You might not know the name Anneliese Michel but you’ll know her story.
Prior to her untimely death at the age of 23 in 1976, she’d undergone a whopping 67 exorcisms, later providing inspiration for 2005’s The Exorcism of Emily Rose.
She’d started to exhibit signs of unusual behaviour at the age of 16, falling into trances and wetting the bed. However, doctors couldn’t find anything medically wrong with her.
Things started to escalate when she was hospitalised with tuberculosis. It was at this point she began hearing things nobody else could, voices which told her she would ‘stew in hell’.
She also started suffering from epileptic seizures, which could not be controlled through regular medication.
Much like Emily Rose, Anneliese did well at school and went on to attend teacher training college. However, in 1973 things took a turn for the worse as her vivid hallucinations began, which left her seeing ‘devil faces’.
Catholic raised Anneliese became convinced the devil had taken possession over her body, and had the strong feeling of being ‘damned’.
Her strange behaviour became notably more extreme. Witnesses reported how she would lick urine from the floor like a dog, devour spiders, and strip off all her clothes.
Troubled Anneliese had been raised within an intensely Catholic family, and had always been pressured to live a deeply religious life. However, her fears over having the devil in her led to Anneliese avoiding objects related to religion, such as crucifixes.
Her parents believed there was something sinister and otherworldly about their daughter’s behaviour, and enlisted the help of priests who believed Anneliese was under the control of six demonic entities.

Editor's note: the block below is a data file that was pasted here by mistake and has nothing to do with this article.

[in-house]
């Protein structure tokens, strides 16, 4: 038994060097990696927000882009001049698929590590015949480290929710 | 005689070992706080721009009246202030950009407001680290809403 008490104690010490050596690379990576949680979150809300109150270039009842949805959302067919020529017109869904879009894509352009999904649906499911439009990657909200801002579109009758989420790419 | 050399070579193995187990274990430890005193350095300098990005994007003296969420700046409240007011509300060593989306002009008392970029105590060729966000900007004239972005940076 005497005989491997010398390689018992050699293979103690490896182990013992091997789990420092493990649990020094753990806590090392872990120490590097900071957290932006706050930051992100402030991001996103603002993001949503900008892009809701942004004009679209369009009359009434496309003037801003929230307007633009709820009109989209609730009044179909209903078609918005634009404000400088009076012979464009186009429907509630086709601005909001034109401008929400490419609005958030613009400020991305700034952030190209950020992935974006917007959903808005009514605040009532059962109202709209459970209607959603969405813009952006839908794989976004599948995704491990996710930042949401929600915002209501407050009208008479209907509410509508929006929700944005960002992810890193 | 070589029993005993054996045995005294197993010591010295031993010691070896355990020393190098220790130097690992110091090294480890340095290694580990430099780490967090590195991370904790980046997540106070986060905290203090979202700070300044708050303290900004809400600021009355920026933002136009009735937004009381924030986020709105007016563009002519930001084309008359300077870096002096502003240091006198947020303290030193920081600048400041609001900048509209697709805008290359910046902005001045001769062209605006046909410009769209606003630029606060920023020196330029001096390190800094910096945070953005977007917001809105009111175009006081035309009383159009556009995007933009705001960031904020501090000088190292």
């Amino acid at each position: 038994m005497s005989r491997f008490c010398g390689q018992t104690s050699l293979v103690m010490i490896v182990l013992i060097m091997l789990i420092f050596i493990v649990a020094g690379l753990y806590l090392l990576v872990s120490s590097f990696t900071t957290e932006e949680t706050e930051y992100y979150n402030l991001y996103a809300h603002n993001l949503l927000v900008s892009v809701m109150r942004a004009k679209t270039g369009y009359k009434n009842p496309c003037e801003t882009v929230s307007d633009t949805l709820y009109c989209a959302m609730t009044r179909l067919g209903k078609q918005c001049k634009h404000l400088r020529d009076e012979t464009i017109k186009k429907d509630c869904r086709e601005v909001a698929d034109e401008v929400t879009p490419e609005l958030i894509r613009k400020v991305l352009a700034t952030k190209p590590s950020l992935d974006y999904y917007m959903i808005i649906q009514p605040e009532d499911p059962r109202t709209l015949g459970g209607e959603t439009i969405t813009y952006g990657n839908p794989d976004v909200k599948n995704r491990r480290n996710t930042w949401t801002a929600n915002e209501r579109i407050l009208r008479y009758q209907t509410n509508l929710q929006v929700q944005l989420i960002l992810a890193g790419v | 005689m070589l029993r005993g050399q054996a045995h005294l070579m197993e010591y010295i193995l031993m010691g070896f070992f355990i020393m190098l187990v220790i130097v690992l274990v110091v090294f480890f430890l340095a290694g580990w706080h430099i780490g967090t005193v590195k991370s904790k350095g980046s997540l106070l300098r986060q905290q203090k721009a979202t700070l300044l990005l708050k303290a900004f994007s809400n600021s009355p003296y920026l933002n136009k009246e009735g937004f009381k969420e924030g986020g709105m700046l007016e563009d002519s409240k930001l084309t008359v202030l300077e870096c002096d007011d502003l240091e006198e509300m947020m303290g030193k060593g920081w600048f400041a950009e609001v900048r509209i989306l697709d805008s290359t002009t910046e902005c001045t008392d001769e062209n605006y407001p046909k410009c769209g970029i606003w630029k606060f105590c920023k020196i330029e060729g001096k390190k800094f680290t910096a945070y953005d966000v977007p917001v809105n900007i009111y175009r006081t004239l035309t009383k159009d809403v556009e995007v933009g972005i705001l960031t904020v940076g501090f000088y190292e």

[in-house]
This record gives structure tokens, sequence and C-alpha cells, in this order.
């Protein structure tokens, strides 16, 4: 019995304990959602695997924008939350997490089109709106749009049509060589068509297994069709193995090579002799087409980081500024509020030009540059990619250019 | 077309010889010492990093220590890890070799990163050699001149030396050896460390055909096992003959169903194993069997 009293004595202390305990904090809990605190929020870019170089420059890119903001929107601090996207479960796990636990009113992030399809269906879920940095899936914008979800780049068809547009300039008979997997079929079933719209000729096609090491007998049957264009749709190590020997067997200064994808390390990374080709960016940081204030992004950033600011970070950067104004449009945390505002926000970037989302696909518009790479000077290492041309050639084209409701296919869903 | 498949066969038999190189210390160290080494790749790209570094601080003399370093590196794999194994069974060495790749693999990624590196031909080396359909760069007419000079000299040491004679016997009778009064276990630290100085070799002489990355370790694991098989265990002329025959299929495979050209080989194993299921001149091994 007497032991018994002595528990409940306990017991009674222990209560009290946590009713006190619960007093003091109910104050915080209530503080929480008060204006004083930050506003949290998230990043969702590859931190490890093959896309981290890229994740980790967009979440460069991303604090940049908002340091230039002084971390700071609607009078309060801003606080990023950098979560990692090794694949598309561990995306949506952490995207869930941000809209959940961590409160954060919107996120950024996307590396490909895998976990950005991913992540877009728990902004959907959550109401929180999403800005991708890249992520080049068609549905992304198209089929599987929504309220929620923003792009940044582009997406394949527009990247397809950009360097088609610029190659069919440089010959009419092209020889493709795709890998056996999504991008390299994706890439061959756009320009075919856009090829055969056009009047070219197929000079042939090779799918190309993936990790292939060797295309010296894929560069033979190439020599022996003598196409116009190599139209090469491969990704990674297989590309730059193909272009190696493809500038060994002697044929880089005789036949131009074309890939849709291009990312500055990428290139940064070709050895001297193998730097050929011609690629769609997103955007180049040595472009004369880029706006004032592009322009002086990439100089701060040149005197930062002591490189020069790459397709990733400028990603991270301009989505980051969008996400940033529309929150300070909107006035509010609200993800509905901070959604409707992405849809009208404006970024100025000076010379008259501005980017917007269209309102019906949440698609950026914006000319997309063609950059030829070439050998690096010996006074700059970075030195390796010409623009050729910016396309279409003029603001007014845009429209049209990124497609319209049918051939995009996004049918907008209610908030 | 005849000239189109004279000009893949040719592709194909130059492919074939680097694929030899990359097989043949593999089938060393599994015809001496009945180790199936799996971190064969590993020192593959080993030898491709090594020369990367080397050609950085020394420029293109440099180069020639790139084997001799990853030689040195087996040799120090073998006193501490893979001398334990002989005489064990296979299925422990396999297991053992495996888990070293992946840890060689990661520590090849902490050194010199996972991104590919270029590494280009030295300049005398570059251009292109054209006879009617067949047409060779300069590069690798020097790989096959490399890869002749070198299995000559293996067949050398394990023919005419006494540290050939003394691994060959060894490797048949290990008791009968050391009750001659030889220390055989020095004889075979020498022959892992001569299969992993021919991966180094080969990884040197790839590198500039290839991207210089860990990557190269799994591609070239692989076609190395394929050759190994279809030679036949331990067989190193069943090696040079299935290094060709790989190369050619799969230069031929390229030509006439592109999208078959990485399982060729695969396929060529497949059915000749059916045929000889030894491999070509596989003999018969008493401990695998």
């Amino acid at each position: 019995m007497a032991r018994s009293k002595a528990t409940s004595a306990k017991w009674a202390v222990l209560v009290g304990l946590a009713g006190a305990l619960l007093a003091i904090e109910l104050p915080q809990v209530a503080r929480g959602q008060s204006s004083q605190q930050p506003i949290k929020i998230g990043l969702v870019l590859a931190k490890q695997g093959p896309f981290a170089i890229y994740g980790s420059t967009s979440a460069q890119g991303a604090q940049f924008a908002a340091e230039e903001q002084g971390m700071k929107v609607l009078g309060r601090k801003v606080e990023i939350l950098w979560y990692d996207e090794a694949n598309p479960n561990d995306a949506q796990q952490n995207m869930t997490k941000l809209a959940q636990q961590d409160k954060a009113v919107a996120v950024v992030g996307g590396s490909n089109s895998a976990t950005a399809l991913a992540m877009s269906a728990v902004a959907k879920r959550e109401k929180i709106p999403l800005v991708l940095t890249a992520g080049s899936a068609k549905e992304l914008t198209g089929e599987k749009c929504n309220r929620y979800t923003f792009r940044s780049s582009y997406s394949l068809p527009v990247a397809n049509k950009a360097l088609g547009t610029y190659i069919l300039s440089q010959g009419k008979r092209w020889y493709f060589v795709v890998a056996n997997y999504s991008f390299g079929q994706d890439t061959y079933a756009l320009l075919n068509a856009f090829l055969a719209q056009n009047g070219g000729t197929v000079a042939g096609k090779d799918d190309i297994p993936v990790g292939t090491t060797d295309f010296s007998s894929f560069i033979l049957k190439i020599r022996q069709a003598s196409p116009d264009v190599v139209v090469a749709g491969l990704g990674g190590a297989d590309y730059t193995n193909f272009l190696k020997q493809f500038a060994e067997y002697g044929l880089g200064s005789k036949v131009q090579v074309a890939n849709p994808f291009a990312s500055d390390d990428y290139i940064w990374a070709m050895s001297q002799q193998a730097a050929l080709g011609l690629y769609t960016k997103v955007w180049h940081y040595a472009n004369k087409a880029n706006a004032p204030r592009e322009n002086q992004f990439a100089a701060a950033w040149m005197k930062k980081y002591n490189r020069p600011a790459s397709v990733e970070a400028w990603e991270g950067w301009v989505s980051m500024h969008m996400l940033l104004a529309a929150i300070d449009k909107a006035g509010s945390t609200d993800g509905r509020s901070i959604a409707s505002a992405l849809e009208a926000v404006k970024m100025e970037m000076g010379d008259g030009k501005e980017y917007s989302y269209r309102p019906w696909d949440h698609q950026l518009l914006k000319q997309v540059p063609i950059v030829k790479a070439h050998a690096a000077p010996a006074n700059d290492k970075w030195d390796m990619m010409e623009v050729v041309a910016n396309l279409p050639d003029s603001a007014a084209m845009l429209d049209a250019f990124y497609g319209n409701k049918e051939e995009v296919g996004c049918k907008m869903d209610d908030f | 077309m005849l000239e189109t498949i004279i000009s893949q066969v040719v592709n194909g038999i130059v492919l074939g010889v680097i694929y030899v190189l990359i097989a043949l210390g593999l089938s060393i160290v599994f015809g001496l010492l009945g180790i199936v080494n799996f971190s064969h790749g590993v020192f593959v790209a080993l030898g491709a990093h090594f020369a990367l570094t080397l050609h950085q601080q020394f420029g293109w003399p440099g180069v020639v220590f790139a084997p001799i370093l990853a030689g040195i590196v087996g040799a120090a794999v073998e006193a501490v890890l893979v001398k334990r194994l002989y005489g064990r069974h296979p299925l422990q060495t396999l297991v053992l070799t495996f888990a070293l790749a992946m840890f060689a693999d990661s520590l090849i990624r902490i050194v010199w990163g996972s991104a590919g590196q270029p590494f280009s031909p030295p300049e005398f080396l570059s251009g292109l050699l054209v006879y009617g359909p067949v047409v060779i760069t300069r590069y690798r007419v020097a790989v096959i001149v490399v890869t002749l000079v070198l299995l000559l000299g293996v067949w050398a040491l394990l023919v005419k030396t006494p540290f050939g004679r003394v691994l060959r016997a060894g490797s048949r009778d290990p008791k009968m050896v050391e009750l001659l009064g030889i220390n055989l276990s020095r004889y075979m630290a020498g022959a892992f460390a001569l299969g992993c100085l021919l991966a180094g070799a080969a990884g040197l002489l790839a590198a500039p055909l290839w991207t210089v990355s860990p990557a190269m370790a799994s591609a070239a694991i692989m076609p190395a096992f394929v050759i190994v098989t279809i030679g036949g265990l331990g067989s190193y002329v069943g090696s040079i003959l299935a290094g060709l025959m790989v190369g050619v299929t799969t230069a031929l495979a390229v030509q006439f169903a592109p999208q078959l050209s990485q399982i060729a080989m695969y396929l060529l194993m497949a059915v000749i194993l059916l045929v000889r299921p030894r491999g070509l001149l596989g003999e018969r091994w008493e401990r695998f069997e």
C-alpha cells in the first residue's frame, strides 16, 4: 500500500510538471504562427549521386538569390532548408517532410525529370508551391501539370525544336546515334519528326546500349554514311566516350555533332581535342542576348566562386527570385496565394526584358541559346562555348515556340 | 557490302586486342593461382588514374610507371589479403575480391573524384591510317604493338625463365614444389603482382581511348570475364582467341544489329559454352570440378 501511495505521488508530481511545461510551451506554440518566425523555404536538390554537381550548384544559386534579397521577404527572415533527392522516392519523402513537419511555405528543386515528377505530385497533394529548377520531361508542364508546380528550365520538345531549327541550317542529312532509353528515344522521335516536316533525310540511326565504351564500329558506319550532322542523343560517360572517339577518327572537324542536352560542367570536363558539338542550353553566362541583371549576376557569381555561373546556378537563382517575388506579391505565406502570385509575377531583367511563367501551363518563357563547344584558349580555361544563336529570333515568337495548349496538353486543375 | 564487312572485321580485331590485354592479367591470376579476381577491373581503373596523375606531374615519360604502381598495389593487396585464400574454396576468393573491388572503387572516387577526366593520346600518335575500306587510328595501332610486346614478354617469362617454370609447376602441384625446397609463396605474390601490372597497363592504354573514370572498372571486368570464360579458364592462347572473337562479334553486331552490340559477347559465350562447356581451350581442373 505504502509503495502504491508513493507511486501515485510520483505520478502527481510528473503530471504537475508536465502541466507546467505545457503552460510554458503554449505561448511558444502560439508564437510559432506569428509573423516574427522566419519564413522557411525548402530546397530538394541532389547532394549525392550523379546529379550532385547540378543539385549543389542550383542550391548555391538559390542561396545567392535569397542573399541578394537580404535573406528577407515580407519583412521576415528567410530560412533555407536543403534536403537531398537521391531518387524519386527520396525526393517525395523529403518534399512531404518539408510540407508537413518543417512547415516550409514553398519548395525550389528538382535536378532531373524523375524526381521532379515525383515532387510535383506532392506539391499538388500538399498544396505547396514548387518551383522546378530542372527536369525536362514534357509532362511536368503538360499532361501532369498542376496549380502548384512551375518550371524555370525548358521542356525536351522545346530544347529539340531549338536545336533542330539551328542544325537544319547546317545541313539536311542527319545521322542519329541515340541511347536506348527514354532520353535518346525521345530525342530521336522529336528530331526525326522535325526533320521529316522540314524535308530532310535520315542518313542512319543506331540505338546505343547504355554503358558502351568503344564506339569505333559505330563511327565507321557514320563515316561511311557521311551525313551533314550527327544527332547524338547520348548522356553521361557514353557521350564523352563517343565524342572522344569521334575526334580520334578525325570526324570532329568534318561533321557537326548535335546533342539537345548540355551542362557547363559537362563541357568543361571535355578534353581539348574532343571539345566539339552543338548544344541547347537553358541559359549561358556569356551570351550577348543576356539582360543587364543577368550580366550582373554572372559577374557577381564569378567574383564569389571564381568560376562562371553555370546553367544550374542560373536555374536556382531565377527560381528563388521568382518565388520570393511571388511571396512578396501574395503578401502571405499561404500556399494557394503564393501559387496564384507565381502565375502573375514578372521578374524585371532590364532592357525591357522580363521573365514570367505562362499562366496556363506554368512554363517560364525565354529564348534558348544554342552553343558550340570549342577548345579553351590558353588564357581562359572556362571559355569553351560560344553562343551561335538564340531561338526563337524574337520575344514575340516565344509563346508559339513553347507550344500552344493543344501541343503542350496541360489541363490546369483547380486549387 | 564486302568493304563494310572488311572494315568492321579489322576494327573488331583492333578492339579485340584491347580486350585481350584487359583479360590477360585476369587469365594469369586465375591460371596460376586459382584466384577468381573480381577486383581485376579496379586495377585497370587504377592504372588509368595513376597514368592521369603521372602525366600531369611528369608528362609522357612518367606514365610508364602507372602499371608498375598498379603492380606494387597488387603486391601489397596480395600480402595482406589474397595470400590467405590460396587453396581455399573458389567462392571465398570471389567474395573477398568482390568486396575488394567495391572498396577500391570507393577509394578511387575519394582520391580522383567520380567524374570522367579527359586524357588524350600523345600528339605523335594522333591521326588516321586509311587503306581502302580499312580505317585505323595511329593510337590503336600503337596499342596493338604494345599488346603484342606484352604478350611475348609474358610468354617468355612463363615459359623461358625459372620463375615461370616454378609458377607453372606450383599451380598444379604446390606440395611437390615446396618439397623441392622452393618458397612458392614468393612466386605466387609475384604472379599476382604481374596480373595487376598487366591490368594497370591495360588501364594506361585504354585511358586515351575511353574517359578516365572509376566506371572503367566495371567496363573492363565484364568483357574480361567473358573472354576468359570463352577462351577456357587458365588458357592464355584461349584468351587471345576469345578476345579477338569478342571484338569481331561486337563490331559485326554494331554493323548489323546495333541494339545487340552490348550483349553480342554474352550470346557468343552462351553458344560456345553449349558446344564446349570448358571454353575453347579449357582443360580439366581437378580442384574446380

Speaking with The Telegraph back in 2005, Anneliese’s mother, Anna, talked about how there was ‘no other way’ to help her daughter:
Anneliese was a kind, loving, sweet and obedient girl. But when she was possessed, it was something unnatural, something that you can’t explain.
Over a ten month period, the clergymen performed a jarring 67 exorcisms on the young woman. It’s thought she was chained up throughout these ordeals, and an autopsy report showed she’d endured broken teeth and knees, as well as bruising and black eyes.
Throughout this traumatic time, she starved herself and her weight dropped to just 68lb, (just under five stone).
She believed depriving herself of food would help weaken Satan’s influence over her. She eventually died of malnutrition, emaciation and starvation.
In 1978, her parents, as well as the priests involved, were all charged with negligent homicide, with the prosecutor claiming death could have been prevented if proper intervention had taken place even just a week before she died.
Today, Anneliese’s sad tale is usually attributed to mental illness which went improperly treated. However, her grave in Klingenberg am Main, Bavaria, Germany, has become a place of pilgrimage for those who believe she died to atone for the sins of others.
The exact truth remains a mystery. Many psychiatrists are split on the topic of demons and/or someone being ‘demonic’. In retrospect, a lot of the symptoms she was showing may have been hard to understand 40 years ago.
Today, it’s been argued she may have been experiencing moments of acute schizophrenia.
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